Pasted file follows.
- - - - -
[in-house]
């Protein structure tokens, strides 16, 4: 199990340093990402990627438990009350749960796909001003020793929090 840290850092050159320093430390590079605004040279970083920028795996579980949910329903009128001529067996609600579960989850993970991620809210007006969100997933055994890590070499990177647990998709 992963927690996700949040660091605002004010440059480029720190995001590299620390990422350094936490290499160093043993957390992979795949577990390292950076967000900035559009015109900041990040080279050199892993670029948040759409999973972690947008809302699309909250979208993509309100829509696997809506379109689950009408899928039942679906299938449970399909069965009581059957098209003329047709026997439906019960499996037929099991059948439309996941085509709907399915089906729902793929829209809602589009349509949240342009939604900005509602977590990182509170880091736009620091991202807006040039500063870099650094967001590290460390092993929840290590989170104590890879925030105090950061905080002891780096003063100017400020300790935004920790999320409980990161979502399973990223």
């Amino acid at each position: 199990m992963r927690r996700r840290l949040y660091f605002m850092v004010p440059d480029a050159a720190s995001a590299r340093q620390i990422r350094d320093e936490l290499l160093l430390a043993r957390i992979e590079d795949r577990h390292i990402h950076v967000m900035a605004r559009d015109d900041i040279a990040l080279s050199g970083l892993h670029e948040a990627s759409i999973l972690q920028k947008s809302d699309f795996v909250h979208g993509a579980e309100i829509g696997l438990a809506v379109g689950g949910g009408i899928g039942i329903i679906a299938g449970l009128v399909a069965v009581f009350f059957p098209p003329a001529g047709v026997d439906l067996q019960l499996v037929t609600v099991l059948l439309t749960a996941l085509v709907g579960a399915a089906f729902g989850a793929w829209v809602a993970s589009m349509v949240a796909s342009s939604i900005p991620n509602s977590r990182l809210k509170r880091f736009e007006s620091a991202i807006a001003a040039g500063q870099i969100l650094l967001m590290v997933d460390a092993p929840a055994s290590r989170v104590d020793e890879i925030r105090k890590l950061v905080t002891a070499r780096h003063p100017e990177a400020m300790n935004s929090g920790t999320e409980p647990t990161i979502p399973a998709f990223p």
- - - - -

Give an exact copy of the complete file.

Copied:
[in-house]
């Protein structure tokens, strides 16, 4: 199990340093990402990627438990009350749960796909001003020793929090 840290850092050159320093430390590079605004040279970083920028795996579980949910329903009128001529067996609600579960989850993970991620809210007006969100997933055994890590070499990177647990998709 992963927690996700949040660091605002004010440059480029720190995001590299620390990422350094936490290499160093043993957390992979795949577990390292950076967000900035559009015109900041990040080279050199892993670029948040759409999973972690947008809302699309909250979208993509309100829509696997809506379109689950009408899928039942679906299938449970399909069965009581059957098209003329047709026997439906019960499996037929099991059948439309996941085509709907399915089906729902793929829209809602589009349509949240342009939604900005509602977590990182509170880091736009620091991202807006040039500063870099650094967001590290460390092993929840290590989170104590890879925030105090950061905080002891780096003063100017400020300790935004920790999320409980990161979502399973990223």
């Amino acid at each position: 199990m992963r927690r996700r840290l949040y660091f605002m850092v004010p440059d480029a050159a720190s995001a590299r340093q620390i990422r350094d320093e936490l290499l160093l430390a043993r957390i992979e590079d795949r577990h390292i990402h950076v967000m900035a605004r559009d015109d900041i040279a990040l080279s050199g970083l892993h670029e948040a990627s759409i999973l972690q920028k947008s809302d699309f795996v909250h979208g993509a579980e309100i829509g696997l438990a809506v379109g689950g949910g009408i899928g039942i329903i679906a299938g449970l009128v399909a069965v009581f009350f059957p098209p003329a001529g047709v026997d439906l067996q019960l499996v037929t609600v099991l059948l439309t749960a996941l085509v709907g579960a399915a089906f729902g989850a793929w829209v809602a993970s589009m349509v949240a796909s342009s939604i900005p991620n509602s977590r990182l809210k509170r880091f736009e007006s620091a991202i807006a001003a040039g500063q870099i969100l650094l967001m590290v997933d460390a092993p929840a055994s290590r989170v104590d020793e890879i925030r105090k890590l950061v905080t002891a070499r780096h003063p100017e990177a400020m300790n935004s929090g920790t999320e409980p647990t990161i979502p399973a998709f990223p």